Glastonbury Festival - much more than music
Glastonbury festival is one of the most vibrant, colourful and energetic events of the British
summer and tickets sell out minutes after going on sale. It also is the world’s largest open air musical festival, as 180,000 people flood (sometimes quite literally) to Worthy Farm in the heart of the Somerset countryside. Every June, thousands of tents, caravans and stages pop up over night for a weekend of brilliant live music, art and merriment. The festival covers 1300 acres of farmland and uses the same amount of electricity as the city of Bath – the Main Stage alone has over 250 speakers! Last year Glastonbury celebrated its fortieth birthday - let’s find out how and why superstars, hippies, and music lovers all still head to the mother of all music festivals.
Glastonbury began life as the ‘Pilton Festival’ and was unrecognisable from the town-sized event we see today. Michael Eavis, the festival’s founder, was inspired by the hippies of the 1960s and local New Age Travellers to host an open air music concert at his farm. In 1970 tickets only cost £1 and a mere 1500 people attended. ‘T-Rex’ headlined the festival and free milk from Eavis’s farm was available to everyone. Eavis remains in charge today and unbelievably the land goes back to being a working farm when the festival is over. Tractors fitted with giant magnets are used to pick up left over tent pegs before cows and pigs return to the fields.
Wizards, Druids and Hippies have always attended the festival bringing tai chi, yoga, meditation, vegan food and messages of peace and harmony to Glastonbury’s Healing Fields. This gives the festival its relaxed and alternative atmosphere. Walking around the festival can feel as though you are on another planet or have gone back in time! The festival lies on ancient pagan Ley Lines, believed to channel elemental and powerful energies. There is even a megalithic Stone Circle – a smaller version of Stone Henge. The festival is involved in campaigns to highlight worldwide social problems; such as climate change and human rights issues. As a large amount of Glastonbury’s profits go to charity, the festival relies on volunteers and artists often perform at the festival without being paid.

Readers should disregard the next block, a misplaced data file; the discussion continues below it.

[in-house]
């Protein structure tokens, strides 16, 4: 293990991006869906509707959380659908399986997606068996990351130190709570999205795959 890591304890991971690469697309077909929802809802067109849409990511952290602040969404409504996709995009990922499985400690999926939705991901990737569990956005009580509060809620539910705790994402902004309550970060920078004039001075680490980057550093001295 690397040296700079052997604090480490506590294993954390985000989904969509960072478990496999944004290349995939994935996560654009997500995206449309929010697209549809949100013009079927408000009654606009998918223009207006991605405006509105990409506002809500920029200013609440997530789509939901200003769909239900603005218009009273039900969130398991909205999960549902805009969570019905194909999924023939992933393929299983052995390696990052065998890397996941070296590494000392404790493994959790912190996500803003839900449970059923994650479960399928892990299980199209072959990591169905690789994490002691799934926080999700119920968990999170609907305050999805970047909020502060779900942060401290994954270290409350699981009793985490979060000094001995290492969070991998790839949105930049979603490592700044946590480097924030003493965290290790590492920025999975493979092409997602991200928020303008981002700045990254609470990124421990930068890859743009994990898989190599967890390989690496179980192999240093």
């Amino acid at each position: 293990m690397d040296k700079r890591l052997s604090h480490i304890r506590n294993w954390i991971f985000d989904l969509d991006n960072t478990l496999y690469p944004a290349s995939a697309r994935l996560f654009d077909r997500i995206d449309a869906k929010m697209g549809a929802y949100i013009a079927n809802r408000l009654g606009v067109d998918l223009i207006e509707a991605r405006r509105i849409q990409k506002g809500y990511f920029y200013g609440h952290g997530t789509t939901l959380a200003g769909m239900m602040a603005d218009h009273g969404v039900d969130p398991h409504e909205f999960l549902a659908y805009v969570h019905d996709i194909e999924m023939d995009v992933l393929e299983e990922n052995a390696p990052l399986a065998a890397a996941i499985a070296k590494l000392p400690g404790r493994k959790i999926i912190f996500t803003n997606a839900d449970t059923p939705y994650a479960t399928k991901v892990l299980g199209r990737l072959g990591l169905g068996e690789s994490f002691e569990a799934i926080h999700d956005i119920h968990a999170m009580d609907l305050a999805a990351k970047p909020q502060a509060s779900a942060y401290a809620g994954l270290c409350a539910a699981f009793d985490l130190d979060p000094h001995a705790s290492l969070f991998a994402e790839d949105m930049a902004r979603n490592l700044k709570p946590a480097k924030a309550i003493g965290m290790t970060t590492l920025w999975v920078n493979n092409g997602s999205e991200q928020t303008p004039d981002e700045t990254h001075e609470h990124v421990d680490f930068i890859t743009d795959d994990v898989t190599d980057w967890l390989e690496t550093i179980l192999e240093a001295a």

Despite Glastonbury’s impressive ethics the festival has a long history and of people sneaking in to enjoy the festival’s legendary music and atmosphere for free. Over the years ‘gatecrashers’ have tried everything to get in without a ticket. These include smuggling themselves in on delivery vehicles, bribing a corrupt official or even pretending to be a celebrity! Most popular, however, is attempting to break through, climb over or dig under the outside fence. After a major breach in the fence in 2000, people attending the festival reached over 250,000 even though only 100,000 tickets had been sold. So, in 2002, the ‘super-fence’ was introduced: a 6 mile long, 15 foot high stainless steel barricade that is dug 3 feet into the soil, making it nearly impossible to gain illegal entry.
Glastonbury is renowned for one more thing – the mud. Although it takes place at the height of summer, the Great British weather means that it usually rains at some point over the four days. As the festival is in a valley, fields turn to mud surprisingly quickly. 1997 and 1998 are famous for being particularly muddy years, with huge areas of the site being reduced to knee-high sloppy gloop. In 2005 two months worth of rain fell in 3 hours, causing flash floods across the valley. Tents, bars and stages were all underwater and many left the festival early. However, last year unbroken sunshine shone throughout the weekend and the temperature was above that of Spain, Brazil and California. Glastonbury is the perfect example of the unpredictable British weather!
Of course you can’t talk about Glastonbury without talking about the music. In recent years
Glastonbury stages have been graced by Lady Gaga, Coldplay and Bruce Springsteen (who played for two and half hours which broke the 12am curfew and cost organisers £3000 in fines). This year saw Beyonce close the Main Stage on the Sunday night. A diverse range of music is one of Glastonbury’s greatest appeals and you can listen to everything from blues to jazz, from electro to classical, from folk to punk and even ear splitting techno until 7 o’clock in the morning. If this has convinced you to try for a much sought after ticket next year, I am sorry to disappoint you – Glastonbury is having a year off in 2012. The festival often has ‘fallow years’ to allow the fields and farm to get back to full health. It is also rumoured that as the date would clash with the London Olympics there would not be enough fencing, police and portable toilets available!
However, Glastonbury promises to be back in 2013 with Emily Eavis, Michael Eavis’s daughter, at the helm.